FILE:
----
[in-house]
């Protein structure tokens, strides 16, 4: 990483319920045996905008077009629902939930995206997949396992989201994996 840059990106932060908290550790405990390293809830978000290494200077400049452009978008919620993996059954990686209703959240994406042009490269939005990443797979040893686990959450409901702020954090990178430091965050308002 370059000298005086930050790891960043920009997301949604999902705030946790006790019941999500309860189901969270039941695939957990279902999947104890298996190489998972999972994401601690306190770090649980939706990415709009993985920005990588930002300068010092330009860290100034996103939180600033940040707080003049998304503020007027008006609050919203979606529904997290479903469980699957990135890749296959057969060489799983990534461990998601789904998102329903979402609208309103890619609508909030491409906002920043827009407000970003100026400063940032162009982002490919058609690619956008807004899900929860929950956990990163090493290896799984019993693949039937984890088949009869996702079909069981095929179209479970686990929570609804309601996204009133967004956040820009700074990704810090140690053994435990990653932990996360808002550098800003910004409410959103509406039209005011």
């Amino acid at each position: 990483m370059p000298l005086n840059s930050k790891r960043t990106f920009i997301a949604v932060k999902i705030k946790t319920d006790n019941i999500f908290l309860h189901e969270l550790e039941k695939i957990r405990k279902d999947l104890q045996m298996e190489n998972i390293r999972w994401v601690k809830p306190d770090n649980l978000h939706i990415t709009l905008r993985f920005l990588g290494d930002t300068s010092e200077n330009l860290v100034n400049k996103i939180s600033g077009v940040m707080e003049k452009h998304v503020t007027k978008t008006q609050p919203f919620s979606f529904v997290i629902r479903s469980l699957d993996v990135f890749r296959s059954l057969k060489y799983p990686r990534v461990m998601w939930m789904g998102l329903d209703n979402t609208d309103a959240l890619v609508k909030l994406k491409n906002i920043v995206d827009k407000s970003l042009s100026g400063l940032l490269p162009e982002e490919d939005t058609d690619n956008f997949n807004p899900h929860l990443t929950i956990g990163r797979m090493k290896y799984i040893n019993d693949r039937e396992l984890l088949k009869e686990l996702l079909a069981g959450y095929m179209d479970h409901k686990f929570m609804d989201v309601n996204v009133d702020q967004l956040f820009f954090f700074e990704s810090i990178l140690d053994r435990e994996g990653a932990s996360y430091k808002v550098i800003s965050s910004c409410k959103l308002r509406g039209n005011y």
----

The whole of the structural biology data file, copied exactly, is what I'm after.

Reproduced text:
[in-house]
């Protein structure tokens, strides 16, 4: 990483319920045996905008077009629902939930995206997949396992989201994996 840059990106932060908290550790405990390293809830978000290494200077400049452009978008919620993996059954990686209703959240994406042009490269939005990443797979040893686990959450409901702020954090990178430091965050308002 370059000298005086930050790891960043920009997301949604999902705030946790006790019941999500309860189901969270039941695939957990279902999947104890298996190489998972999972994401601690306190770090649980939706990415709009993985920005990588930002300068010092330009860290100034996103939180600033940040707080003049998304503020007027008006609050919203979606529904997290479903469980699957990135890749296959057969060489799983990534461990998601789904998102329903979402609208309103890619609508909030491409906002920043827009407000970003100026400063940032162009982002490919058609690619956008807004899900929860929950956990990163090493290896799984019993693949039937984890088949009869996702079909069981095929179209479970686990929570609804309601996204009133967004956040820009700074990704810090140690053994435990990653932990996360808002550098800003910004409410959103509406039209005011």
């Amino acid at each position: 990483m370059p000298l005086n840059s930050k790891r960043t990106f920009i997301a949604v932060k999902i705030k946790t319920d006790n019941i999500f908290l309860h189901e969270l550790e039941k695939i957990r405990k279902d999947l104890q045996m298996e190489n998972i390293r999972w994401v601690k809830p306190d770090n649980l978000h939706i990415t709009l905008r993985f920005l990588g290494d930002t300068s010092e200077n330009l860290v100034n400049k996103i939180s600033g077009v940040m707080e003049k452009h998304v503020t007027k978008t008006q609050p919203f919620s979606f529904v997290i629902r479903s469980l699957d993996v990135f890749r296959s059954l057969k060489y799983p990686r990534v461990m998601w939930m789904g998102l329903d209703n979402t609208d309103a959240l890619v609508k909030l994406k491409n906002i920043v995206d827009k407000s970003l042009s100026g400063l940032l490269p162009e982002e490919d939005t058609d690619n956008f997949n807004p899900h929860l990443t929950i956990g990163r797979m090493k290896y799984i040893n019993d693949r039937e396992l984890l088949k009869e686990l996702l079909a069981g959450y095929m179209d479970h409901k686990f929570m609804d989201v309601n996204v009133d702020q967004l956040f820009f954090f700074e990704s810090i990178l140690d053994r435990e994996g990653a932990s996360y430091k808002v550098i800003s965050s910004c409410k959103l308002r509406g039209n005011y």